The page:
According to several recent news articles, Poliovirus has been found in a higher-than-average number of London sewage samples, but what is it, why is it there and what can we do to be safe?
What is Poliovirus?
Poliovirus is a positive-strand non-enveloped virus that exists as three distinct serotypes (1, 2, and 3). Poliovirus is the causative agent of poliomyelitis, which can cause nerve injury leading to partial or full paralysis. Many infected individuals are asymptomatic but can transmit the virus to others. Transmission is mainly by the faecal-oral route and can, therefore; be reduced by good standards of hygiene. However mass vaccination programs have been the mainstay of prevention leading to the near eradication of the virus globally.
Why is it being found in London sewage samples?
Although we can’t be certain, some scientists have suggested that the poliovirus is being found in the sewers, originated from someone who has been vaccinated outside of the UK with the live oral polio vaccine, something that hasn’t been used within the UK since 2004. After being vaccinated and coming back into the UK, the person would then have shed traces of the virus from their stomach which would have ended up in the sewers.
In very rare cases, this form of the poliovirus can be transmitted to other people and mutate into a ‘vaccine-derived’ version of polio. Although this version of the virus is tamer than the original, it can still cause serious illness in people that are unvaccinated.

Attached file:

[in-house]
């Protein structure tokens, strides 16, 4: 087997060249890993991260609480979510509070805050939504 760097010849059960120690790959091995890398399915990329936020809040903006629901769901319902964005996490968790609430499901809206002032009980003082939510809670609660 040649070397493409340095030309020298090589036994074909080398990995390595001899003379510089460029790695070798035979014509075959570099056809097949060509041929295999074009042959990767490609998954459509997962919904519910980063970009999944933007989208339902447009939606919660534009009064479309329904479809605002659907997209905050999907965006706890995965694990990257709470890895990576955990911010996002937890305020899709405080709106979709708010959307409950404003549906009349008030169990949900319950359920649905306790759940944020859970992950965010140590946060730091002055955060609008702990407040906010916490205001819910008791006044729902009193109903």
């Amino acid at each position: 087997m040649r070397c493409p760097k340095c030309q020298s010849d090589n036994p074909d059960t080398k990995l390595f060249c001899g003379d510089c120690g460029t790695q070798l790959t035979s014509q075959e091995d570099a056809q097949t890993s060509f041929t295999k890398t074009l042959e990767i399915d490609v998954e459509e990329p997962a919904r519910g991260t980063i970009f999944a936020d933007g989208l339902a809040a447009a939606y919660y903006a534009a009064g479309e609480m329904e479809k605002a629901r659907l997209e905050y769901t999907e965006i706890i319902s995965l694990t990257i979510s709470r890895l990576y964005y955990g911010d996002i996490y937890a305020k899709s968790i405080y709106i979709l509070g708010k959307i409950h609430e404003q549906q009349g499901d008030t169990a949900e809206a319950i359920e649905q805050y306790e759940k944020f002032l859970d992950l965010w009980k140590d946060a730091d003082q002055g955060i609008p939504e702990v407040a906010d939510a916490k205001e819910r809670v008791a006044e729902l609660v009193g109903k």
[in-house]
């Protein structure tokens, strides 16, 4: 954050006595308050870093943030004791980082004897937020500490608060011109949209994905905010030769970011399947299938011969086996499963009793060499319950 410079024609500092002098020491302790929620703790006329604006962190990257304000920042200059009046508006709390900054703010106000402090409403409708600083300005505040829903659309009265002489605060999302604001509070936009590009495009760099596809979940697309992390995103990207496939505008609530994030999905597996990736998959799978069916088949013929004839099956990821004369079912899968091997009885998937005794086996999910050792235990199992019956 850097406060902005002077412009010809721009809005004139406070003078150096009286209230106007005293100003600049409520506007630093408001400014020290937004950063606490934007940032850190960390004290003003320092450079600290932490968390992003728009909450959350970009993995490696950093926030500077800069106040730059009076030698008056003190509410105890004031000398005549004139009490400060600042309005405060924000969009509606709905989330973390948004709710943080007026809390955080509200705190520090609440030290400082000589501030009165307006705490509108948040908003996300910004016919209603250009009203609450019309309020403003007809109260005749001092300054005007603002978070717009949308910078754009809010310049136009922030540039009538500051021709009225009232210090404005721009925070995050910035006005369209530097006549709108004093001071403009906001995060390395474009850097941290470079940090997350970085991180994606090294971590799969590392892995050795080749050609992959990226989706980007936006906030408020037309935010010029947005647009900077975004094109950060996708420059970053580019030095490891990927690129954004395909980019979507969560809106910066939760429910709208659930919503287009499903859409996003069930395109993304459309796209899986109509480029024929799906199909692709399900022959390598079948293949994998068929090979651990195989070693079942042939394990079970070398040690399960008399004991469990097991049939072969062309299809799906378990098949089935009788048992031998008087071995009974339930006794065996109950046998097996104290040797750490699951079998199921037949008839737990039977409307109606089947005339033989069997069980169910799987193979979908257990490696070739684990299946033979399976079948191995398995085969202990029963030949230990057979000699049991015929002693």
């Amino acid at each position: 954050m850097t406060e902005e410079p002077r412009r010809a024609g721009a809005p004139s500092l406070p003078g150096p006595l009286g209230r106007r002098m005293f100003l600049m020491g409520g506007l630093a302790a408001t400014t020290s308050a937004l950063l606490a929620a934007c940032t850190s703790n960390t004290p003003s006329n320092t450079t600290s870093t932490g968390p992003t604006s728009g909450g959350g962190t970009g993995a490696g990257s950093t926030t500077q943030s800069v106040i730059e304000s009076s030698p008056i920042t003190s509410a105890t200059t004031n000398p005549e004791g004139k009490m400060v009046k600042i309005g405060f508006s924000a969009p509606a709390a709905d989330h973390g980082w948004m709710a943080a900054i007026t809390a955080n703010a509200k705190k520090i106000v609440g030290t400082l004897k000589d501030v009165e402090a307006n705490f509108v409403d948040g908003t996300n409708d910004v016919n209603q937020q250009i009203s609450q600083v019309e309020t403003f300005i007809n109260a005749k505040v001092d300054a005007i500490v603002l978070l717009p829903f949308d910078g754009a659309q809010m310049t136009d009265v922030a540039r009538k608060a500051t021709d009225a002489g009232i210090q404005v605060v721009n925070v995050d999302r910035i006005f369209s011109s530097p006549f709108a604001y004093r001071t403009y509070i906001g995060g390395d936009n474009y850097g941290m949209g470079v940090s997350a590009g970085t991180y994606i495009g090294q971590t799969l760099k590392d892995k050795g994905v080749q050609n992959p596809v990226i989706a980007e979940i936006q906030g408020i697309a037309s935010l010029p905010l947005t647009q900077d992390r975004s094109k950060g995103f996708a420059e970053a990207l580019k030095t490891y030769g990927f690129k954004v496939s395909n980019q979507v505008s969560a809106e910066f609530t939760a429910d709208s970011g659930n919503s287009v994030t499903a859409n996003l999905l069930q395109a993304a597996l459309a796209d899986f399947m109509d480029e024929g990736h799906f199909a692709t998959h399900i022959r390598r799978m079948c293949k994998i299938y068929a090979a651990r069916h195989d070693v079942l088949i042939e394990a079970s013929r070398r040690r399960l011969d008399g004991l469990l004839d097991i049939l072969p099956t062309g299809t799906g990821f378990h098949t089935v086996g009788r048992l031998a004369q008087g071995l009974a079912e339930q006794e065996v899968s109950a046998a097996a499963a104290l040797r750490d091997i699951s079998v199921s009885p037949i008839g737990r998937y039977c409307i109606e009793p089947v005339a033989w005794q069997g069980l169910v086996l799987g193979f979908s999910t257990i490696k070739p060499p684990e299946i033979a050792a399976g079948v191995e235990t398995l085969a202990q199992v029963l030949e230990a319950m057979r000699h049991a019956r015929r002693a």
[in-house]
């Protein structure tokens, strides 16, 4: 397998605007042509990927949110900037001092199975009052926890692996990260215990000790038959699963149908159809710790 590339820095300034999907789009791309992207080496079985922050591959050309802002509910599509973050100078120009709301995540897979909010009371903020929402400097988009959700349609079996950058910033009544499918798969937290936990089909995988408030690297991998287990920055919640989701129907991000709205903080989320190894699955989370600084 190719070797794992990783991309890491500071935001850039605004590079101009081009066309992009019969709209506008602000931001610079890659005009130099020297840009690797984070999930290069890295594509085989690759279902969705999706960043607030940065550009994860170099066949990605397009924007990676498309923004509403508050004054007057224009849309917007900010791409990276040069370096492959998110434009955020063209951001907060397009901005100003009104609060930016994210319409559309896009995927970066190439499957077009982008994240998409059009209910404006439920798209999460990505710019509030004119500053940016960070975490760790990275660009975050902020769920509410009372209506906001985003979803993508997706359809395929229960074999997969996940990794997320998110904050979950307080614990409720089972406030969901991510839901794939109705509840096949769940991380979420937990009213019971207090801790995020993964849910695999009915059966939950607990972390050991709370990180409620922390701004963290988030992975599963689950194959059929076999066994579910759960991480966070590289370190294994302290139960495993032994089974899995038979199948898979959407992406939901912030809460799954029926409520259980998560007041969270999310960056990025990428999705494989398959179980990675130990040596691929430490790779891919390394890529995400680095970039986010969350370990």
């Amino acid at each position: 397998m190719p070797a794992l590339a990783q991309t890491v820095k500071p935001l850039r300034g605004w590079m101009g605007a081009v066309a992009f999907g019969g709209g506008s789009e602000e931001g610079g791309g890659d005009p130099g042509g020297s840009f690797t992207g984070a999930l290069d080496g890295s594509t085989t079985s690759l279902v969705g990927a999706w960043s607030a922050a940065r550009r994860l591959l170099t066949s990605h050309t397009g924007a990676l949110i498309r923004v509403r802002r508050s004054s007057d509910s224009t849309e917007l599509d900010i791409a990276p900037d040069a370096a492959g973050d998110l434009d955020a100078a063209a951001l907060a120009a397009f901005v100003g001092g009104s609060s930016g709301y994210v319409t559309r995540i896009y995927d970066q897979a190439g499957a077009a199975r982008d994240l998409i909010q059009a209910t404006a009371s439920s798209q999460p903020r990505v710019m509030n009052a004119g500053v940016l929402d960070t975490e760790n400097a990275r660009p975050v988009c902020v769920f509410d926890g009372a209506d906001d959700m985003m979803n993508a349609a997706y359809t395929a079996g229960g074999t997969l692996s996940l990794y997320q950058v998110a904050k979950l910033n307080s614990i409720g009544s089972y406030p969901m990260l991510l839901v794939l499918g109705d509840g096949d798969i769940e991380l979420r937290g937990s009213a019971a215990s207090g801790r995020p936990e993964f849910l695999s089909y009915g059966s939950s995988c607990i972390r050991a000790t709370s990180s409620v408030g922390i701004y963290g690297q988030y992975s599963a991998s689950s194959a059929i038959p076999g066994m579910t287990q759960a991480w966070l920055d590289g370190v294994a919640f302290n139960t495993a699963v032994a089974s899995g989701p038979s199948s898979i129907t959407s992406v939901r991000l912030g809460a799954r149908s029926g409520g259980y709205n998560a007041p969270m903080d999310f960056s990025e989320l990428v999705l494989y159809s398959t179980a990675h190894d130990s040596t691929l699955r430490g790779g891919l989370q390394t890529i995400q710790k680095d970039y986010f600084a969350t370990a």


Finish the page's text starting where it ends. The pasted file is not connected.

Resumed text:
What can we do to be safe?
In the UK, we use an inactivated polio vaccine as part of our routine childhood vaccinations. Children are given the polio vaccine three times, the first one before they turn one, another when they are three, and a final one at fourteen. Recent figures indicate that over 92% of the UK have been vaccinated against the poliovirus, suggesting that the risk of becoming seriously ill if you come into contact with the virus is low.
The UK Health Security Agency have commented that parents should ensure their children have been fully immunised against the disease.
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